In October 2014, the firm partnered with Societe Generale Securities Services (SGSS) for a complete solution for its three new direct-to-consumer online wealth management platforms. The firm was after a tailored, turn-key solution that adapts to regulatory and cost-cutting pressures, while allowing it to engage very specific target audiences and offer them low-cost access to high-end investment management. Michael J. Le Garignon, Head of Sales, Business Development & Relationship Management in the UK for SGSS explains: "There is clear regulatory pressure on managers to put end-investors first and reduce costs. They need to future-proof their operating model – driving down trade execution fees and carefully outsourcing investment operations. Our objective is to help clients grow through adapting their operations to cope with scale."

MIDDLE-OFFICE OUTSOURCING

Three phases of evolution

Lift out – whereby the provider takes over the whole of a firm's operation, including staff and systems, as a foundation for building a scalable platform from which it can serve additional clients.

Entire conversion – which involves transferring the middle-office operations, in their entirety, to a provider which has a tried and tested platform.

Component – entailing selected parts of the operations being outsourced over a period of time, easing the headache and conversion risks for the firm.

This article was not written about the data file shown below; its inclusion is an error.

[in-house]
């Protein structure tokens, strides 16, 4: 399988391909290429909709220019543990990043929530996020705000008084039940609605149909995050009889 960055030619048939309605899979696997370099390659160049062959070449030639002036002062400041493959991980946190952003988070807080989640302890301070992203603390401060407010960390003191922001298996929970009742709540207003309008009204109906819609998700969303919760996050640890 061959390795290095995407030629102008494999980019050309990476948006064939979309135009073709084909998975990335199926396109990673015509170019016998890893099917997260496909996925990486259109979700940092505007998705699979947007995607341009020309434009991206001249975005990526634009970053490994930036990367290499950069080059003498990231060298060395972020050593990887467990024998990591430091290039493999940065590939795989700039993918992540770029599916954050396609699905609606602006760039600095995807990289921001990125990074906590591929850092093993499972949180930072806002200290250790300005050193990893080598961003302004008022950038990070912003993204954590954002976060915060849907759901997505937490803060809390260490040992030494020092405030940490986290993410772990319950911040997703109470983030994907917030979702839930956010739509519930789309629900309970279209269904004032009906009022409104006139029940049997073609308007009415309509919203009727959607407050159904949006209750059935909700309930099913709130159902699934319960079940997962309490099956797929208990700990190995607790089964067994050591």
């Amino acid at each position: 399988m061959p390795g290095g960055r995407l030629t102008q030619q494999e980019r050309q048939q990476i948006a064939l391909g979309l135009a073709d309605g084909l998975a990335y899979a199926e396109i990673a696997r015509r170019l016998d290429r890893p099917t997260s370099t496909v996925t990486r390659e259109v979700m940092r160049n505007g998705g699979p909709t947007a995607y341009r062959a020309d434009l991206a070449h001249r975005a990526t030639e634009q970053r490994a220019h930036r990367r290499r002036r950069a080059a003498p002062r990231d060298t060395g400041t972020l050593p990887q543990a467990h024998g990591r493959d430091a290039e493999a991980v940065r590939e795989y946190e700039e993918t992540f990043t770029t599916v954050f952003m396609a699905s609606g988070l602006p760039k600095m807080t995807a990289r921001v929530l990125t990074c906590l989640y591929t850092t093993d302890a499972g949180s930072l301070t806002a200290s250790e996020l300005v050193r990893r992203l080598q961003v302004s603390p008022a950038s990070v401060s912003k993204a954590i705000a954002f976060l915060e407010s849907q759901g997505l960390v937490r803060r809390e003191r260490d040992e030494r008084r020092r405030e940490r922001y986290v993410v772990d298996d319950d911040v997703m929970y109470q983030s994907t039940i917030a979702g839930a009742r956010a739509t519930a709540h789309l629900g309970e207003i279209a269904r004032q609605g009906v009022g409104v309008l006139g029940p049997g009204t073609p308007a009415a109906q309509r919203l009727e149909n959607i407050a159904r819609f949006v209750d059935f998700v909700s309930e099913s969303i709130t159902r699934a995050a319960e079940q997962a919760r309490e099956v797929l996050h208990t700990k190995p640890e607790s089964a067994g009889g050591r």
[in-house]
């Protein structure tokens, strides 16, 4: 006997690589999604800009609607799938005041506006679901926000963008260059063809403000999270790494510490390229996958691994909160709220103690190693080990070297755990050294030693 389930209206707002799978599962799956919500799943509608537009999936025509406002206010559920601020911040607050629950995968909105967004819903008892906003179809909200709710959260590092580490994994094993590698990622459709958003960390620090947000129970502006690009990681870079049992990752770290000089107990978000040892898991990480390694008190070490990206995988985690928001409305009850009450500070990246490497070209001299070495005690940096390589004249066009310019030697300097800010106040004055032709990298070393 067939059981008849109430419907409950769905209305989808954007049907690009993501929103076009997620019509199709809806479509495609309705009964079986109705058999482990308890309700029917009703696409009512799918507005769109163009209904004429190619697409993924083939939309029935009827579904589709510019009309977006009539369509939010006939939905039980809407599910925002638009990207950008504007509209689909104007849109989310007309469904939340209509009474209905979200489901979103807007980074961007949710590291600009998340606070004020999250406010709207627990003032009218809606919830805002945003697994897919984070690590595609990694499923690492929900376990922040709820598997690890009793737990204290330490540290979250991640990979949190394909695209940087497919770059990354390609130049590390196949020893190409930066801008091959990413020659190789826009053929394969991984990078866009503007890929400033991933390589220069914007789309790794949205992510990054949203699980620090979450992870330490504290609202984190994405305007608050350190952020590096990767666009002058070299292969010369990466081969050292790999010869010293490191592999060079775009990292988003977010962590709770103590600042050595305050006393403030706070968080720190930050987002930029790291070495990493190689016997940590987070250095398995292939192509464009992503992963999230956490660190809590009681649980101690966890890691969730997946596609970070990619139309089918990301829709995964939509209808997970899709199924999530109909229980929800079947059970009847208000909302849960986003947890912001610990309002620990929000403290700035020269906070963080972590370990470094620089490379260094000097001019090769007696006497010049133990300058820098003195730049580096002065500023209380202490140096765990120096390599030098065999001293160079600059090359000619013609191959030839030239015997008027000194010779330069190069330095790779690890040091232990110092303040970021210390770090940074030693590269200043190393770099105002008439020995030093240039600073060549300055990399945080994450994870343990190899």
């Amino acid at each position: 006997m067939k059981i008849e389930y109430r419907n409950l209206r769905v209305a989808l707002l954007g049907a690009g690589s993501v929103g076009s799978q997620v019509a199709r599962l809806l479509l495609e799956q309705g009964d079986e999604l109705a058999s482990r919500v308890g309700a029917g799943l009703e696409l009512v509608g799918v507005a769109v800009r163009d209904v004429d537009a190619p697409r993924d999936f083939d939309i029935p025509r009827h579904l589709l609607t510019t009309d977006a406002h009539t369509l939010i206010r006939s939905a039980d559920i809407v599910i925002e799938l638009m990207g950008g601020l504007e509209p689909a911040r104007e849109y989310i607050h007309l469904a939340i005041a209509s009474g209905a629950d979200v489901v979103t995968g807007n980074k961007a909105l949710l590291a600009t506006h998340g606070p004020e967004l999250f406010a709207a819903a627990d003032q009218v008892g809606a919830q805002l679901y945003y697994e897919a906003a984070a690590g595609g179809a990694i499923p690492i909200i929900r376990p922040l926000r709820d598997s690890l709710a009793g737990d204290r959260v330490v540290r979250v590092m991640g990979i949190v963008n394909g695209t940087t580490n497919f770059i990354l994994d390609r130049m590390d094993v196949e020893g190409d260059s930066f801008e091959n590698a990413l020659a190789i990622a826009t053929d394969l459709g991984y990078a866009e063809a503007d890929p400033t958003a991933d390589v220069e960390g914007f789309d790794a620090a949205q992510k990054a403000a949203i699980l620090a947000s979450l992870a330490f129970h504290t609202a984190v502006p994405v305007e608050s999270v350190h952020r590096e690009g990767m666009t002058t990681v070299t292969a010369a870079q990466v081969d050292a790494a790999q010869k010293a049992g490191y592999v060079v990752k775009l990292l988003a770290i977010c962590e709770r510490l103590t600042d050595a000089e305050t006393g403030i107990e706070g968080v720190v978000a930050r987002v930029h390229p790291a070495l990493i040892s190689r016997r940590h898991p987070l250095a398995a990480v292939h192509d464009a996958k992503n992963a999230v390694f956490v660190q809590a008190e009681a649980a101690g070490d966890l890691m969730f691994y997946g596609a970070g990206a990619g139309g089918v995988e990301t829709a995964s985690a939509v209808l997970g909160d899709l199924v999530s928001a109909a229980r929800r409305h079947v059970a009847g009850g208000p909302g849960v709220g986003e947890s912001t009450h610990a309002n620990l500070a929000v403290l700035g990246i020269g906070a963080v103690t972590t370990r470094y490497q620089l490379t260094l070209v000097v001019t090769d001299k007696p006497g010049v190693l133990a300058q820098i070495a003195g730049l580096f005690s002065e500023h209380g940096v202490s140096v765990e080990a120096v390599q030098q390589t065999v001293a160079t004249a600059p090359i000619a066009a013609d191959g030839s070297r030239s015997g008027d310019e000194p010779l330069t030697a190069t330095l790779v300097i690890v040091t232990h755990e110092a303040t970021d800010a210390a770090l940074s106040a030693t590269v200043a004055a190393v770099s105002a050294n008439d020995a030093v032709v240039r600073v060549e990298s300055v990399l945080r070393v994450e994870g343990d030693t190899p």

Many custodians have taken on initial ‘lift out' deals from a select bunch of brave, first-mover investment managers, banks and brokers, while fellow buy-side and sell-side firms waited until a sufficient number of fully developed, competing providers emerged with tried and tested operations. Almost invariably, the early transactions faced teething troubles and providers have taken several years to absorb their initial deals, during which they did not have the appetite for more – and it has been commonplace for both parties to have underestimated the extent of complexity, resource commitment and costs involved in completing the conversion and the migration of the acquired operations onto the provider's strategic platform. This has typically made for slow and steady product development.